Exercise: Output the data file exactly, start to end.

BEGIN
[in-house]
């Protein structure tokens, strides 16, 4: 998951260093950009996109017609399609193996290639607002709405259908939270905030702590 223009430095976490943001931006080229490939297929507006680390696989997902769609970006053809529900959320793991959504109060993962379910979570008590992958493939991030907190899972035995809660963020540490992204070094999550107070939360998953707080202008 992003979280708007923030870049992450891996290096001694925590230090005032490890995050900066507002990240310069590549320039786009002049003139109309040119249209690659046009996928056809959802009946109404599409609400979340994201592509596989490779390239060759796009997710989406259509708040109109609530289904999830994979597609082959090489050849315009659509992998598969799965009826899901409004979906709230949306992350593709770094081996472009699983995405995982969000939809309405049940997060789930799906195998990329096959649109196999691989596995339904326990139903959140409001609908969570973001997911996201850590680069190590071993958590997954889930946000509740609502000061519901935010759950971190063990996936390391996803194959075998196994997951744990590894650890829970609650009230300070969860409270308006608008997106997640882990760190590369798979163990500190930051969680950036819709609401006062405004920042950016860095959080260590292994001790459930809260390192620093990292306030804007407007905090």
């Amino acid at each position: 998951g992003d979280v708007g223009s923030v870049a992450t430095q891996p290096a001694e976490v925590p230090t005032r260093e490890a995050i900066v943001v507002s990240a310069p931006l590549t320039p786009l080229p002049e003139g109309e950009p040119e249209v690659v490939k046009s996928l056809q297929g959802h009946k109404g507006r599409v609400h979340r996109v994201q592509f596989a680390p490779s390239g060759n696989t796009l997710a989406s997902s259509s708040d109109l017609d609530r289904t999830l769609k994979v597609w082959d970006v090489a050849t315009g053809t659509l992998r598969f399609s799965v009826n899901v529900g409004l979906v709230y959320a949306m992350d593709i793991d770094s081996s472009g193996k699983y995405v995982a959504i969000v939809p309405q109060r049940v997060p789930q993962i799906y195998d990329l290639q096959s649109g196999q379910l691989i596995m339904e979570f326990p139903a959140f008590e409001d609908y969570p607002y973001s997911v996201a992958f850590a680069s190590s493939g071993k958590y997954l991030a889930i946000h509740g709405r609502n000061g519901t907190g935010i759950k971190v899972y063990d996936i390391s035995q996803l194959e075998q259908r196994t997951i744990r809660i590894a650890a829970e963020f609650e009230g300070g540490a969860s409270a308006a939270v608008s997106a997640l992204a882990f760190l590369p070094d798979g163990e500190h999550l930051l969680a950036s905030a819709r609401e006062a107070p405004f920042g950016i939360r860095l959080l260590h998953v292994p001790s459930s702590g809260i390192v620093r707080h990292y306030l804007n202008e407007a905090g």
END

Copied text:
[in-house]
């Protein structure tokens, strides 16, 4: 998951260093950009996109017609399609193996290639607002709405259908939270905030702590 223009430095976490943001931006080229490939297929507006680390696989997902769609970006053809529900959320793991959504109060993962379910979570008590992958493939991030907190899972035995809660963020540490992204070094999550107070939360998953707080202008 992003979280708007923030870049992450891996290096001694925590230090005032490890995050900066507002990240310069590549320039786009002049003139109309040119249209690659046009996928056809959802009946109404599409609400979340994201592509596989490779390239060759796009997710989406259509708040109109609530289904999830994979597609082959090489050849315009659509992998598969799965009826899901409004979906709230949306992350593709770094081996472009699983995405995982969000939809309405049940997060789930799906195998990329096959649109196999691989596995339904326990139903959140409001609908969570973001997911996201850590680069190590071993958590997954889930946000509740609502000061519901935010759950971190063990996936390391996803194959075998196994997951744990590894650890829970609650009230300070969860409270308006608008997106997640882990760190590369798979163990500190930051969680950036819709609401006062405004920042950016860095959080260590292994001790459930809260390192620093990292306030804007407007905090």
């Amino acid at each position: 998951g992003d979280v708007g223009s923030v870049a992450t430095q891996p290096a001694e976490v925590p230090t005032r260093e490890a995050i900066v943001v507002s990240a310069p931006l590549t320039p786009l080229p002049e003139g109309e950009p040119e249209v690659v490939k046009s996928l056809q297929g959802h009946k109404g507006r599409v609400h979340r996109v994201q592509f596989a680390p490779s390239g060759n696989t796009l997710a989406s997902s259509s708040d109109l017609d609530r289904t999830l769609k994979v597609w082959d970006v090489a050849t315009g053809t659509l992998r598969f399609s799965v009826n899901v529900g409004l979906v709230y959320a949306m992350d593709i793991d770094s081996s472009g193996k699983y995405v995982a959504i969000v939809p309405q109060r049940v997060p789930q993962i799906y195998d990329l290639q096959s649109g196999q379910l691989i596995m339904e979570f326990p139903a959140f008590e409001d609908y969570p607002y973001s997911v996201a992958f850590a680069s190590s493939g071993k958590y997954l991030a889930i946000h509740g709405r609502n000061g519901t907190g935010i759950k971190v899972y063990d996936i390391s035995q996803l194959e075998q259908r196994t997951i744990r809660i590894a650890a829970e963020f609650e009230g300070g540490a969860s409270a308006a939270v608008s997106a997640l992204a882990f760190l590369p070094d798979g163990e500190h999550l930051l969680a950036s905030a819709r609401e006062a107070p405004f920042g950016i939360r860095l959080l260590h998953v292994p001790s459930s702590g809260i390192v620093r707080h990292y306030l804007n202008e407007a905090g």